Future Directions in the Political Economy of Singapore |

Future Directions in the Political Economy of Singapore

20111104_NgiamTongDow_w170On 4 November 2011, the Lee Kuan Yew School of Public Policy hosted Mr. Ngiam Tong Dow for a lecture on “Future Directions in the Political Economy of Singapore”. During a long and distinguished career in the civil service, Mr. Ngiam has served as Permanent Secretary in the Prime Minister’s Office, the Ministry of Finance, the Ministry of Trade and Industry, the Ministry of Communications and the Ministry of National Development. He was also Chairman of the Singapore Economic Development Board.

Mr. Ngiam began his talk by charting Singapore’s early industrial history and explaining the role of foreign low-wage workers in Singapore’s economic transformation. He then discussed the role of foreign talent and most importantly, Singaporeans themselves, in shaping the future of Singapore’s economy. 

Former Singapore Prime Minister Lee Kuan Yew and his colleagues, Mr. Ngiam said, “could not have inherited a more unpromising city state” – a stagnant economy burdened by high unemployment, poor infrastructure and petty corruption. Singapore’s early leaders dismissed the prevailing “import substitution” model, which held that developing countries should impose tariffs on imports and depend solely on the domestic market. Instead, Singapore’s leaders took the bold step of embracing the global economy, allowing Singapore’s goods to compete with the rest of the world. This approach, Mr. Ngiam argued, was a risk that required discipline. To compete in a global economy, “you need to be the best or you have nothing”, he said. This strategy approach was successful as MNCs, mostly labour-intensive industries attracted by cheap labour, started to come to Singapore and the economy grew.

However, Mr. Ngiam noted that growth reliant on cheap labour was “not self-sustaining” and acknowledged that the government had “made some mistakes”. He said that instead of concentrating on skills enhancement and climbing the technology ladder in order to increase in productivity, the government took the “easy road” by importing cheap labour – a mistake that the economy is “still suffering for today”.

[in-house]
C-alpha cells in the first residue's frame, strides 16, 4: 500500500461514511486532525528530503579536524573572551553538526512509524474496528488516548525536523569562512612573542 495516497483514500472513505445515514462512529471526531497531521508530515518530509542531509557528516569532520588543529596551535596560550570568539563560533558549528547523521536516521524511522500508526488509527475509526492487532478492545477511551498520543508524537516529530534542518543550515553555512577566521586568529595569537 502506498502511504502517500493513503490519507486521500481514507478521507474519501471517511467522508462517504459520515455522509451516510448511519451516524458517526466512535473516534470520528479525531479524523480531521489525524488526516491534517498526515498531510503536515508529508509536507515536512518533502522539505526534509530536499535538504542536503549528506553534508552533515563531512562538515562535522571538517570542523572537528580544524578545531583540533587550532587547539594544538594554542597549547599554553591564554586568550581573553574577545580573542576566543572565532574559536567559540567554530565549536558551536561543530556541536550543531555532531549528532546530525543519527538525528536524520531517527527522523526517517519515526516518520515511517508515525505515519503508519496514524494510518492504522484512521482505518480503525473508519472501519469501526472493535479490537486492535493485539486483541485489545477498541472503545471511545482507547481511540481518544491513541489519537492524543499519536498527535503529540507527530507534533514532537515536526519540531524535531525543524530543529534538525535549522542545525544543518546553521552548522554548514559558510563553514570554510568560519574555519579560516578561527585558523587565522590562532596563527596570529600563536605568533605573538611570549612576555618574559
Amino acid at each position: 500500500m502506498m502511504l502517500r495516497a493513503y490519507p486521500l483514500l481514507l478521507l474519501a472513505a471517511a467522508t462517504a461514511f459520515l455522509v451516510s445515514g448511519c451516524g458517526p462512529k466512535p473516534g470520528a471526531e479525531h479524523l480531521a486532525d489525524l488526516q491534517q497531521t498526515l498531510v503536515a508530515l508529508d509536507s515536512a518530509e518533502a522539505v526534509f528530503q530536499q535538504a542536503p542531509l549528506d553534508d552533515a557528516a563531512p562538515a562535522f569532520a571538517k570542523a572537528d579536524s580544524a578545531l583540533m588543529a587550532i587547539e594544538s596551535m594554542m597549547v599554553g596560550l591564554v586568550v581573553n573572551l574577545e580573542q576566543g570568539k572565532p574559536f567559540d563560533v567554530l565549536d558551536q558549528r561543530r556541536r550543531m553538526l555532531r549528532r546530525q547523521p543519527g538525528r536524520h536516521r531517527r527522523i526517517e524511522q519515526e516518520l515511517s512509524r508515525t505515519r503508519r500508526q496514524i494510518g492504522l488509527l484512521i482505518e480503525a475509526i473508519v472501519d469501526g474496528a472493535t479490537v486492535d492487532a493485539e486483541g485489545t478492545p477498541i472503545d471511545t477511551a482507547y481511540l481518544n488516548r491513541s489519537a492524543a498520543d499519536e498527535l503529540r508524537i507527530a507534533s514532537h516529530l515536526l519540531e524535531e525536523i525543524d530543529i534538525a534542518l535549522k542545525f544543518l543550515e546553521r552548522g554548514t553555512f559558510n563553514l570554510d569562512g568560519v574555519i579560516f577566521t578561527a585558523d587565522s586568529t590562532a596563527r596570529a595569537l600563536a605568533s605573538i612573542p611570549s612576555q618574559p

Mr Ngiam described Singapore’s current economic condition as “trapped in a time warp” and believes that Singapore needs to abandon its low wage policy and work towards higher wages driven by higher productivity. But he warned against instituting a minimum wage. Drawing on the lessons from the 1985 recession, he said “the government cannot mandate wage increases … the world will never pay you more than you deserve … wages can only go up with increases in productivity”. Instead, he recommended that Singapore “should not bring in those with education levels lower than the average education level”. He pointed out that foreign service workers create a strain on housing, infrastructure, health and social services, and called on scholars to evaluate whether the “value add of a low wage service worker to Singapore is higher than the cost”. 

Mr. Ngiam went on to discuss the role of foreign talent and R&D investment in Singapore’s transition to a knowledge-based economy. He said that we must remember the goal of “raising the level of competence” of Singaporeans and ensure that foreigners contribute value to the local people and economy. In the past, Singapore has been “too straightforward, not cunning enough” and often attracted “speculators rather than entrepreneurs”. He stressed that Singapore should welcome foreign talent but they “must make an economic contribution”.

Mr. Ngiam said R&D spending was about much more than just discovering patents. R&D investment should focus on the real objective: “raising the competence and skills of our scientists and engineers”. With this focus, Singaporeans can develop the “ability to solve complex problems – that’s how to be better than other countries”.

Mr. Ngiam’s parting words were on what lies ahead for Singapore’s economy and its need to deepen its self-reliance. The road ahead will be difficult for Singapore, he argued, because its future economic growth will depend on hard work as the country can no longer rely on cheap labour, nor should Singaporeans continue to outsource difficult tasks or engage consultants to solve their problems. Instead, Singaporeans must focus on upgrading their skills and knowledge and solving problems themselves.

Mr Ngiam warned against the dangers of “mental colonialism” – the mindset that foreigners are better than Singaporeans. As a result of this outlook, Singaporeans have “lost confidence in ourselves”, he said, and become “strangers in our own land”. While foreign talent is “good for [acquiring] specific technical skills”, Mr. Ngiam argued that “Singaporeans should be the drivers of their own economy”. Ultimately, to be self-sustaining, Singapore must take a ground-up approach and “grow our own timber”.


By Emma Dudley, a first-year Master of Public Policy student at the LKY School.


Ngiam Tong Dow, former Permanent Secretary in the Prime Minister’s Office, the Ministry of Finance, the Ministry of Trade and Industry, the Ministry of Communications and the Ministry of National Development and Chairman of the Singapore Economic Development Board

Friday, 04 November 2011

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